Estimated Reading Time: 4 minutes

Last January we wrote a piece called “In Praise of Krysten Sinema.”

It was written in a generous bi-partisan spirit. The senior Senator from Arizona had stood up to a massive, expensive, intrusive spending bill.  She had done so under relentless attack. These attacks even became personal as she was accosted in a bathroom at ASU by progressive activists and even had a wedding she attended disrupted by activists. By showing better judgment and courage, we felt she deserved the praise.

Now, in the interest of fairness and a generous spirit, we must condemn her.

After the capitulation of Senator Joe Manchin, Sinema, who holds the “maverick seat” in Arizona, folded like a cheap lawn chair.

She is no maverick. She is a progressive Democrat.

A maverick in this context means a leader who stands independent of party and acts in the interests of constituents.

The so-called Inflation Reduction Act is just a slightly smaller version of Build Back Better which she previously rejected. This suggests that the original objections she may have had were not based on principle rather she was just concerned about the size of the original proposal.

However, what is being proposed is massive compared to most previous legislation.

Moreover, it has some really nasty features: higher taxes on the middle class, corporate welfare for green energy industries, higher corporate taxes which will simply be passed on to the public, creates a gigantic army of IRA agents to harry and harass citizens, price controls on drugs, all financed by higher deficit spending.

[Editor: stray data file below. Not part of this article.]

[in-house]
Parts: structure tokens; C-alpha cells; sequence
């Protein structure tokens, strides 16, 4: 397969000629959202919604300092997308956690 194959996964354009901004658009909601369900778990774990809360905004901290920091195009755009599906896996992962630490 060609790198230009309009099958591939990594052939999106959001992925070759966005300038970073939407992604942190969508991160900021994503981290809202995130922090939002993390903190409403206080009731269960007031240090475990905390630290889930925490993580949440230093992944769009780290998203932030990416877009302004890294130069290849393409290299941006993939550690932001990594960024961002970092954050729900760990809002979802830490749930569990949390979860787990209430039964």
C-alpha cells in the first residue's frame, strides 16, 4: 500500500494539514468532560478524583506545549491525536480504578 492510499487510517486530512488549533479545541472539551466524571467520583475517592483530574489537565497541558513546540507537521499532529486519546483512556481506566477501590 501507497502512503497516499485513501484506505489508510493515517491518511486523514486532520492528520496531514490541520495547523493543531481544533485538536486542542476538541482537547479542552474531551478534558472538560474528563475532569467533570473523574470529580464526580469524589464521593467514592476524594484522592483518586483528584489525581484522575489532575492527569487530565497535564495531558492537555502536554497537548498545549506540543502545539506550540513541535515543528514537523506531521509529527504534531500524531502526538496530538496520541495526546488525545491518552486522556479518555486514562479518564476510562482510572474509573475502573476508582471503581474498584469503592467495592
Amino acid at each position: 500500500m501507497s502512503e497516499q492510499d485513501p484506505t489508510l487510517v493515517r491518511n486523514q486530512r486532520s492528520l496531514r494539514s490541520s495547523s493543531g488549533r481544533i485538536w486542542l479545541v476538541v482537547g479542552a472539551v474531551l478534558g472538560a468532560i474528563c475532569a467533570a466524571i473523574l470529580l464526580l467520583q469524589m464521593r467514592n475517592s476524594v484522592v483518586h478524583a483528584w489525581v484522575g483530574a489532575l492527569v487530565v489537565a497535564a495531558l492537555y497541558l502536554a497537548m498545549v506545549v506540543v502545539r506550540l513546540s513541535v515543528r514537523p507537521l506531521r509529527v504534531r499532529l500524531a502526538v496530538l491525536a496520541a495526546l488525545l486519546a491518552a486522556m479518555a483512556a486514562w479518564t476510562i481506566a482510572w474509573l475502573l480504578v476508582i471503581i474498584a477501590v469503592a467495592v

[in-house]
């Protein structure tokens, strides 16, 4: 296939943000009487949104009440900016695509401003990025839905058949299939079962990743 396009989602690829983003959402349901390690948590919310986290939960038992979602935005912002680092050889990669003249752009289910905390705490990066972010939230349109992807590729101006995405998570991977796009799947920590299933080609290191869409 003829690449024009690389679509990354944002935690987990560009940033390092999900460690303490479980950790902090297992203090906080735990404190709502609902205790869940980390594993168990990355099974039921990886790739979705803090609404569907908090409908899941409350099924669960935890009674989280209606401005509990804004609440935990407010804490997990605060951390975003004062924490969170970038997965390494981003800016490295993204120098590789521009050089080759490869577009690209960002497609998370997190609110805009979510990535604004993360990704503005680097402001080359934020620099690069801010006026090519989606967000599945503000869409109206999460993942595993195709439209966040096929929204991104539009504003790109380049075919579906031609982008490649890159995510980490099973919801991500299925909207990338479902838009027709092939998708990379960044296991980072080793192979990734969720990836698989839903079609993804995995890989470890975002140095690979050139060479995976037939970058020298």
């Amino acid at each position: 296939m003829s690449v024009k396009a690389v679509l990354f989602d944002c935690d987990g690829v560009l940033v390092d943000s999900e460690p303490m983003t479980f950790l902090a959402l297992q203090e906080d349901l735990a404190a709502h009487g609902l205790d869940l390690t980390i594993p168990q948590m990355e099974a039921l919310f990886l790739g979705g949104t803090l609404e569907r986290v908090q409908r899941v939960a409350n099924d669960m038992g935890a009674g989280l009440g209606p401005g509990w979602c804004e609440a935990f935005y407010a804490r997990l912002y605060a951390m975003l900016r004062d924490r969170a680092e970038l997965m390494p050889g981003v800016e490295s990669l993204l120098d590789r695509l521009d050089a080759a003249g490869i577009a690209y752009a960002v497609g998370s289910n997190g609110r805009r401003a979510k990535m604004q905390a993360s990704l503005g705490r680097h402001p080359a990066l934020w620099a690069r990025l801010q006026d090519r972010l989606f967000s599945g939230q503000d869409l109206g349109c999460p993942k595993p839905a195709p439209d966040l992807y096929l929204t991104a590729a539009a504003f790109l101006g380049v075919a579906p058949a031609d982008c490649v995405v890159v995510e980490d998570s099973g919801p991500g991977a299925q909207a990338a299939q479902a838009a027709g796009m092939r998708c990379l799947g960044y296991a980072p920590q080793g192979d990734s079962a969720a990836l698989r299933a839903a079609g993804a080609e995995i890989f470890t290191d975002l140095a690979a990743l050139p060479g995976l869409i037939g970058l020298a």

Even Barack Obama had enough common sense to know you don’t raise taxes in a recession. But Sinema seems to endorse a key provision of Modern Monetary Theory, to wit, you fight inflation by raising taxes. Since the government itself is the source of inflation, this leaves the taxpayer in the untenable situation of either paying higher hidden taxes via currency debasement or higher direct taxes back to the government. Either way, they take the money your earned and spend it on things the government wants, rather than the things you want.

Price controls on drugs will have the same result as price controls on New York apartments. It will stifle investment and innovation, creating chronic shortages and eventually even higher prices.

Moreover, she buys into some of the critical mistakes of the Green New Deal.

Advocates desire to “transition” from fossil fuels to what they contend are “clean and sustainable” energy sources. This is all based on the theory of global warming, which itself is unproven. And even if there is a relationship, it is far less costly to adapt to higher temperatures than attempt to control the temperature of the earth 100 years from now.

Such top-down policies will not succeed given the following variables. It does not control the tilt of the earth, the amount and strength of solar radiation, or volcanic activity both above the surface of the land, and below the sea. Then there are sea currents and all kinds of other natural variables.  The earth’s climate is always changing for reasons we cannot control and in many cases, do not understand.